The group’s objective is not to find new facts, although many historians in the group have made sensational factual discoveries in their time, but to accumulate views and approaches that can boost rapprochement between Poland and Russia. Only the truth can help with this, while lies are no use. Therefore, free access to archives is of fundamental importance, and it is something people often ask us about.
The group did not focus on the declassification of documents on Polish-Russian relations. In principle, there are no major documentary gaps regarding our relations. Historians are well informed about the huge amount of documents relating to the history of our two countries and the international problems in which Russia and Poland were involved. Our archives are in regular contact.
Even such widely different agencies as Russia’s Federal Security Service (FSB) and Poland’s Institute of National Remembrance (IPN) have jointly published several collections of documents. One of their recent projects concerned the Warsaw ghetto uprising.
But I think that archive policy must be overhauled. Countries may refer to national legislation, exceptions, archive traditions and the like, but there is no logical reason for keeping archive materials confidential 70 years after an event.
Archives cannot be expected to change their policy willingly, as there is an internal logic to their operation which can be overcome only by a political decision taken simultaneously by the heads of the world’s leading powers.
Another question the group members are often asked is whether we plan to move from events without living witnesses to more recent problems. For example, what inspired Wojciech Jaruzelski to introduce martial law in Poland in 1981?
It should be said that in the early 1990s Russian newspapers published protocols of meetings of the Soviet Communist Party Central Committee’s Politburo held in the early 1980s to discuss “assistance to fraternal Poland.” The book I mentioned above, which is to be published in summer, also has special chapters devoted to that period.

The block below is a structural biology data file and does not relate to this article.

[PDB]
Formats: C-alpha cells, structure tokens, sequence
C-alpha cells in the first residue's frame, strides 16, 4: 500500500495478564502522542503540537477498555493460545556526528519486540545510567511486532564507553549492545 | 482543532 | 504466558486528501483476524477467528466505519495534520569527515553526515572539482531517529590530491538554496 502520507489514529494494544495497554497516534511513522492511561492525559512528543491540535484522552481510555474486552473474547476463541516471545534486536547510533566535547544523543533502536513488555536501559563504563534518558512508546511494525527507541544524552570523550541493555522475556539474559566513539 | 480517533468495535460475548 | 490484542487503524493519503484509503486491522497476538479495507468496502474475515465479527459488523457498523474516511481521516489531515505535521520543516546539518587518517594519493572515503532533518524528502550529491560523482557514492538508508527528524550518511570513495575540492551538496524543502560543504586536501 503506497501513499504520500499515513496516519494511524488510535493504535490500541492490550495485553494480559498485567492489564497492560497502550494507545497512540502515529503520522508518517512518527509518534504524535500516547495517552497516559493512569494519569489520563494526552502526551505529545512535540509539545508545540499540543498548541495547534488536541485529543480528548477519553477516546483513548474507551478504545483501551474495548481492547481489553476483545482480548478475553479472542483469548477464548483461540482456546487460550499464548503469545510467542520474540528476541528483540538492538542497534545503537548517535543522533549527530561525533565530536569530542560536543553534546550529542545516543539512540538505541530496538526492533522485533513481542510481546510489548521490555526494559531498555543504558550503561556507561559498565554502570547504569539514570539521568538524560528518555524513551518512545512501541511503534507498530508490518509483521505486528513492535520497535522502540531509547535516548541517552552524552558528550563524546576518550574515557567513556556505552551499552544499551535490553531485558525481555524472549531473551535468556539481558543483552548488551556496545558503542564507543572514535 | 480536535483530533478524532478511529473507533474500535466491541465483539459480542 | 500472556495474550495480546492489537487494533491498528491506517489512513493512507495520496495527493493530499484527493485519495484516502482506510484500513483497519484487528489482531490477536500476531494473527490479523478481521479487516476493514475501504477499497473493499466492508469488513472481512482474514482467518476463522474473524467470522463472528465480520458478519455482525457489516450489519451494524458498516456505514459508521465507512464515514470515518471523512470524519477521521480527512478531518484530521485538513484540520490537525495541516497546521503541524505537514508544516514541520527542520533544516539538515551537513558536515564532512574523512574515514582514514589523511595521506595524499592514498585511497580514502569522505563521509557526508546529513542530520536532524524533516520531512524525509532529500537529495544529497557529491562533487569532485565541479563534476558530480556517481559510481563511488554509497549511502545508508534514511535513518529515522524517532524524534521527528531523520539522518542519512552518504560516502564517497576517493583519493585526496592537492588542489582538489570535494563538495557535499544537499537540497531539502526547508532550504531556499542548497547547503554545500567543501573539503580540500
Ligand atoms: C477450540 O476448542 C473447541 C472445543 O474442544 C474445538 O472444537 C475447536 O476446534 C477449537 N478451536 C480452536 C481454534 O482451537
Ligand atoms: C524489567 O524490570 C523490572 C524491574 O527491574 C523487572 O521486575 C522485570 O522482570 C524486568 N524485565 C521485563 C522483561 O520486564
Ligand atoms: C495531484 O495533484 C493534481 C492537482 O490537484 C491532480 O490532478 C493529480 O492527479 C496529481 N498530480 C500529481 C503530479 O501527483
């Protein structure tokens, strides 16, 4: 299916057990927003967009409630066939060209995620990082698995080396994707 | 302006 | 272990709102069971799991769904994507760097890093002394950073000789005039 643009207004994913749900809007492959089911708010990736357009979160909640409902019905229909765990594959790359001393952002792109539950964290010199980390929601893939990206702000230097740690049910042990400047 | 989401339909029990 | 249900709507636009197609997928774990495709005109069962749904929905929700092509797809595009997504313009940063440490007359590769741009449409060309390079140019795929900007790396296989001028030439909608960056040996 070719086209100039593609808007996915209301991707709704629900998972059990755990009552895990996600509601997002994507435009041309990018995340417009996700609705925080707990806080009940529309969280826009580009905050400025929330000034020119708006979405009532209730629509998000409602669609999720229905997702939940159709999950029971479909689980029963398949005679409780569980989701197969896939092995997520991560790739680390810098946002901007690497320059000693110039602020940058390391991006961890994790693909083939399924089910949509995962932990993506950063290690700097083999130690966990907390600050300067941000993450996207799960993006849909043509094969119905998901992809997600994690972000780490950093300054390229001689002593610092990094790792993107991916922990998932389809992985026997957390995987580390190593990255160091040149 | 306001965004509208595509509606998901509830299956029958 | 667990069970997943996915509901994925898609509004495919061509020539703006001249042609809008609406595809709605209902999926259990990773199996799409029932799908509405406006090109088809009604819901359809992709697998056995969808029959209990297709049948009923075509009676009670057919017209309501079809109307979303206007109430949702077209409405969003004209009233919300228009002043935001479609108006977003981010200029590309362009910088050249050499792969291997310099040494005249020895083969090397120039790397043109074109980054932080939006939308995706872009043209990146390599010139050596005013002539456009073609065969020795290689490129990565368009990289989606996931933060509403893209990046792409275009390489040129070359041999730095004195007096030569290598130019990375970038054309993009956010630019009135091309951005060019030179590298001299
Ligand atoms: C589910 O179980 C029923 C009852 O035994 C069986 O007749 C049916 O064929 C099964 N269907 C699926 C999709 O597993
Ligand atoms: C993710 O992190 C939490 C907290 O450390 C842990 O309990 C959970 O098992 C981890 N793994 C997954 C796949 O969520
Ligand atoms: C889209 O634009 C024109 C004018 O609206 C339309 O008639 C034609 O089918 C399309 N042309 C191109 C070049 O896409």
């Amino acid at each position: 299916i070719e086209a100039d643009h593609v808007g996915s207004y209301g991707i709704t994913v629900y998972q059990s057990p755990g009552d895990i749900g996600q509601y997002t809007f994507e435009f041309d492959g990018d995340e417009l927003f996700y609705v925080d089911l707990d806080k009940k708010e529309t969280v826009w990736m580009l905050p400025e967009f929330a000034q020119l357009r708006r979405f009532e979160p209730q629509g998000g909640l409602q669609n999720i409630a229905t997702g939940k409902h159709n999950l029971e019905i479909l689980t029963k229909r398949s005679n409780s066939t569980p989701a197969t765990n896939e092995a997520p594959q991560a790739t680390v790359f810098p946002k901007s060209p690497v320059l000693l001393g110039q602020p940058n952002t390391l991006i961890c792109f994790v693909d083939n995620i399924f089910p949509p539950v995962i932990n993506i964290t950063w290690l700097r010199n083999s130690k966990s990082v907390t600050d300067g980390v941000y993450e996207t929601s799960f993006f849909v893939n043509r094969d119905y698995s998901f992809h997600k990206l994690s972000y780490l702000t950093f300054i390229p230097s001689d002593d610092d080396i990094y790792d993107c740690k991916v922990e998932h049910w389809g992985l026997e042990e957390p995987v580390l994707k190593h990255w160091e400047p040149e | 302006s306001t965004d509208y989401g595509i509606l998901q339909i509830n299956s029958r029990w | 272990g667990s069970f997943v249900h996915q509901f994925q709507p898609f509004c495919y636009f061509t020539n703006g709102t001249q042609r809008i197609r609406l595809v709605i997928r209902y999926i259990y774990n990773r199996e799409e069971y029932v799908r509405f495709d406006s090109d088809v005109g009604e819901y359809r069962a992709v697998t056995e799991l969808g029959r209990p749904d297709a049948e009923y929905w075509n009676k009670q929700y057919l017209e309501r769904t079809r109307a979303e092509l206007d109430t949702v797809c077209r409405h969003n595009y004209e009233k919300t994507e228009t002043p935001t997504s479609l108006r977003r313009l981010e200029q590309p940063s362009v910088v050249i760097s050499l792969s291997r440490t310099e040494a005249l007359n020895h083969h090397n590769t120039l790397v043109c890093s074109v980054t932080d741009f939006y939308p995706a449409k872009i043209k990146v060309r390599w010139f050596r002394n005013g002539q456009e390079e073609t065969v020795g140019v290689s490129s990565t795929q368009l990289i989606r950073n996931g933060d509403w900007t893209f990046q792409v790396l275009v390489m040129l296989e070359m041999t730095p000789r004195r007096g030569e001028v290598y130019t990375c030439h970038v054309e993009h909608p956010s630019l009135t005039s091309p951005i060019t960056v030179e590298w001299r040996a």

However, no protocol can provide a clear picture of the situation or the large number of pros and cons regarding the introduction of martial law in Poland which Jaruzelski and his colleagues had to consider. Jaruzelski said on more than one occasion that the situation was highly contradictory. The absence of any consensus in modern Polish society is another indicator of the complexity of the situation in 1981.
I would also like to say that it is absurd to bring a person like Jaruzelski to court. Born into a family of patriotic nobles in 1923, he and his family were deported and thrown into a Soviet prison camp during the war, where his father died. He did almost the only thing he could do in that situation: he joined the Polish army units formed under Soviet command to fight for his country’s liberation.
After the war, he graduated from a military school and later became Poland’s leader at a time when his homeland was experiencing very difficult collision with the Soviet Union’s involvement
At the end of his political career, Jaruzelski could be considered, alongside Solidarity’s Tadeusz Mazowiecki and Lech Walesa, a founding father of a new democratic Poland, which has since won its rightful place in the new Europe.
Only very arrogant, crude people who see the world entirely in black and white would have the gall to denounce such a man as Jaruzelski.
Anatoly Torkunov is rector of the Moscow State Institute of International Relations (University) and co-chair of the intergovernmental group on difficult problems in the history of Russian and Polish relations.
The opinions expressed in this article are the author’s and do not necessarily represent those of RIA Novosti.
MOSCOW (Anatoly Torkunov for RIA Novosti)